June 22, 2023 • 2 Min

Targeted Therapy for Cancers Carrying the PALB2 Mutation

neon lights in the shape of DNA

Hein Boekhout; Flickr

Could a once-daily oral targeted therapy called a PARP inhibitor be effective in treating pancreatic and other solid tumors with a PALB2 mutation?

Many solid tumors are caused or exacerbated by the body’s inability to repair double-stranded DNA breaks. While BRCA1/2 mutations are the best-known mutations behind the inability to repair these DNA breaks, mutations in other genes, such as PALB2, are also associated with susceptibility to various cancers, including familial breast and pancreatic cancer. Emerging evidence suggests that, similarly to patients with BRCA1/2 mutated cancers, patients with inherited or random PALB2 mutations may benefit from treatment with PARP inhibitors.

What Is a PARP Inhibitor?

PARP stands for poly ADP-ribose polymerase, an enzyme important in repairing small breaks in single DNA strands. When PARP is blocked, small breaks in single DNA strands transform into double-stranded breaks, which can lead to cell death if left unrepaired. By blocking (or inhibiting) this enzyme with a PARP-inhibiting drug,  cancerous cells with DNA repair defects (carrying mutations in either BRCA1/2 or PALB2) are less likely to be able to repair DNA breaks. This results in cell death and possibly a slowdown or stoppage of tumor growth, while healthy cells (with intact BRCA1/2 or PALB2) are spared. This type of treatment is called targeted therapy because it attacks only the cancer cells and not the normal cells. In addition, these tumors may also have an increased sensitivity to chemotherapy.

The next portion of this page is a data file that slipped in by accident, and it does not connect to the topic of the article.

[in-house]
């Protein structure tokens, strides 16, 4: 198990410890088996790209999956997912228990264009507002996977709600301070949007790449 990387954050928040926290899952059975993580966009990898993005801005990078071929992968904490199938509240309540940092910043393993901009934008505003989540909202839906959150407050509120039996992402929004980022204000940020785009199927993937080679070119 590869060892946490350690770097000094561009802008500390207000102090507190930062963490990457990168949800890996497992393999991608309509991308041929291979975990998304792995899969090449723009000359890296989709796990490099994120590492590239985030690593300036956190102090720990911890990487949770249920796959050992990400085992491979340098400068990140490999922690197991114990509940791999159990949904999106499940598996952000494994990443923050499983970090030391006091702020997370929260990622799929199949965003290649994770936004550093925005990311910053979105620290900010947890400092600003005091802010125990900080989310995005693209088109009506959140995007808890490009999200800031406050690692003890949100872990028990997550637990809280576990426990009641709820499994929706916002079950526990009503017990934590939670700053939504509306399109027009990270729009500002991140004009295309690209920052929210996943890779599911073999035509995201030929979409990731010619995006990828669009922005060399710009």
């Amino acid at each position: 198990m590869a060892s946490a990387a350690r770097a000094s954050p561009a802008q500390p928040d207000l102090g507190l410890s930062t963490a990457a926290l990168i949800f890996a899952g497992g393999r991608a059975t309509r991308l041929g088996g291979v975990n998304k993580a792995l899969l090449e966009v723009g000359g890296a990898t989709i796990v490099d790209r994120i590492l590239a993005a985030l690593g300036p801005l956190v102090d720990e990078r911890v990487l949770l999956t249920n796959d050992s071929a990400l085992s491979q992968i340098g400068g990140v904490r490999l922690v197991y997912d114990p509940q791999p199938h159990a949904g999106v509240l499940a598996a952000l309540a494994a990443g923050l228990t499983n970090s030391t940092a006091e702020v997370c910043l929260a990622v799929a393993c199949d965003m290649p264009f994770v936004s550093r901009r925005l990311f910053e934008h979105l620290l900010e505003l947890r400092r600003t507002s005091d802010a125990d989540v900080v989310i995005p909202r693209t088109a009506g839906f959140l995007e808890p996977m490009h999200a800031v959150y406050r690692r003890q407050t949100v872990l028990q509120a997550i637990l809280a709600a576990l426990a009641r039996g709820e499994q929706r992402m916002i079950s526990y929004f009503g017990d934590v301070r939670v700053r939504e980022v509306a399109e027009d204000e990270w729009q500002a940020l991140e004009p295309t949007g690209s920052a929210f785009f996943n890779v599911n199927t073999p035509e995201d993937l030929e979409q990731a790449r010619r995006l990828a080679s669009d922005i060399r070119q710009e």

How the Trial Works

To participate in this phase II trial, patients must have solid tumor cancers, including breast, colon, lung, urologic, esophageal, endometrial, head and neck, melanoma, and pancreatic cancer, with a PALB2 mutation. All participants will receive the PARP inhibitor niraparib, taken orally every day. Niraparib has been approved as a maintenance treatment for ovarian, fallopian tube, and peritoneal cancers.

Researchers are looking at how the tumors respond to treatment and how long this response lasts, as well as at the safety of the treatment. We encourage you to consult your physicians for clinical trials that may be right for you. The website provides more details about this trial, as well as many others. You can visit the EmergingMed Trial Finder for a list of all active pancreatic cancer clinical trials.

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